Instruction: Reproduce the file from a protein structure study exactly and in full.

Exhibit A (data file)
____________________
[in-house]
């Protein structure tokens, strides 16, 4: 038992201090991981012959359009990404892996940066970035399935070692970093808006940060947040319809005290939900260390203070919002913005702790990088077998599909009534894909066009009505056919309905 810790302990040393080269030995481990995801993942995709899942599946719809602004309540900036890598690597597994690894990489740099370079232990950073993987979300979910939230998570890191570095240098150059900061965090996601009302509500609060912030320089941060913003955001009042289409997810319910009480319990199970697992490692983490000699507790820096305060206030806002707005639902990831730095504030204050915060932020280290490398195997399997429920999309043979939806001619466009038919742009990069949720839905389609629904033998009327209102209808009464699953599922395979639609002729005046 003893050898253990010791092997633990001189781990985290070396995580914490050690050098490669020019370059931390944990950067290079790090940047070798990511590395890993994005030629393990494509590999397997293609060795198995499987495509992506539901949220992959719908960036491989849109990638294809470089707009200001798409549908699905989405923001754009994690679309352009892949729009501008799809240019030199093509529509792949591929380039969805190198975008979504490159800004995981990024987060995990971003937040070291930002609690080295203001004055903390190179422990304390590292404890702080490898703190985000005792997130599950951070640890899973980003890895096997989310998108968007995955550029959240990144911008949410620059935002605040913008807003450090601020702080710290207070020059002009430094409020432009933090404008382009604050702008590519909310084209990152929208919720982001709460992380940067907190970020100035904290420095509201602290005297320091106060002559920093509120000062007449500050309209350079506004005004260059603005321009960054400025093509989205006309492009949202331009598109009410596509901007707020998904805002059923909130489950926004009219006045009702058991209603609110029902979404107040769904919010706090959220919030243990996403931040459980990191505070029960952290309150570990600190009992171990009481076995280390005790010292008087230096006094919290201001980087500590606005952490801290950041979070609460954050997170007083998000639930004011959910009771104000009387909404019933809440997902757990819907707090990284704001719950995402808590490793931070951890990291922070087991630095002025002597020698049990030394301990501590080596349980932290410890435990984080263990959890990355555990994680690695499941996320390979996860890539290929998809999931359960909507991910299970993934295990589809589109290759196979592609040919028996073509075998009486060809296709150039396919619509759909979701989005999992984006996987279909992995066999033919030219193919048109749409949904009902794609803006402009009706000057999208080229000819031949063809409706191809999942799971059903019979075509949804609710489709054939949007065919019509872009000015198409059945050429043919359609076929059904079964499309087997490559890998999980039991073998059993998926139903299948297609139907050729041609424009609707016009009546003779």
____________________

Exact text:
[in-house]
């Protein structure tokens, strides 16, 4: 038992201090991981012959359009990404892996940066970035399935070692970093808006940060947040319809005290939900260390203070919002913005702790990088077998599909009534894909066009009505056919309905 810790302990040393080269030995481990995801993942995709899942599946719809602004309540900036890598690597597994690894990489740099370079232990950073993987979300979910939230998570890191570095240098150059900061965090996601009302509500609060912030320089941060913003955001009042289409997810319910009480319990199970697992490692983490000699507790820096305060206030806002707005639902990831730095504030204050915060932020280290490398195997399997429920999309043979939806001619466009038919742009990069949720839905389609629904033998009327209102209808009464699953599922395979639609002729005046 003893050898253990010791092997633990001189781990985290070396995580914490050690050098490669020019370059931390944990950067290079790090940047070798990511590395890993994005030629393990494509590999397997293609060795198995499987495509992506539901949220992959719908960036491989849109990638294809470089707009200001798409549908699905989405923001754009994690679309352009892949729009501008799809240019030199093509529509792949591929380039969805190198975008979504490159800004995981990024987060995990971003937040070291930002609690080295203001004055903390190179422990304390590292404890702080490898703190985000005792997130599950951070640890899973980003890895096997989310998108968007995955550029959240990144911008949410620059935002605040913008807003450090601020702080710290207070020059002009430094409020432009933090404008382009604050702008590519909310084209990152929208919720982001709460992380940067907190970020100035904290420095509201602290005297320091106060002559920093509120000062007449500050309209350079506004005004260059603005321009960054400025093509989205006309492009949202331009598109009410596509901007707020998904805002059923909130489950926004009219006045009702058991209603609110029902979404107040769904919010706090959220919030243990996403931040459980990191505070029960952290309150570990600190009992171990009481076995280390005790010292008087230096006094919290201001980087500590606005952490801290950041979070609460954050997170007083998000639930004011959910009771104000009387909404019933809440997902757990819907707090990284704001719950995402808590490793931070951890990291922070087991630095002025002597020698049990030394301990501590080596349980932290410890435990984080263990959890990355555990994680690695499941996320390979996860890539290929998809999931359960909507991910299970993934295990589809589109290759196979592609040919028996073509075998009486060809296709150039396919619509759909979701989005999992984006996987279909992995066999033919030219193919048109749409949904009902794609803006402009009706000057999208080229000819031949063809409706191809999942799971059903019979075509949804609710489709054939949007065919019509872009000015198409059945050429043919359609076929059904079964499309087997490559890998999980039991073998059993998926139903299948297609139907050729041609424009609707016009009546003779």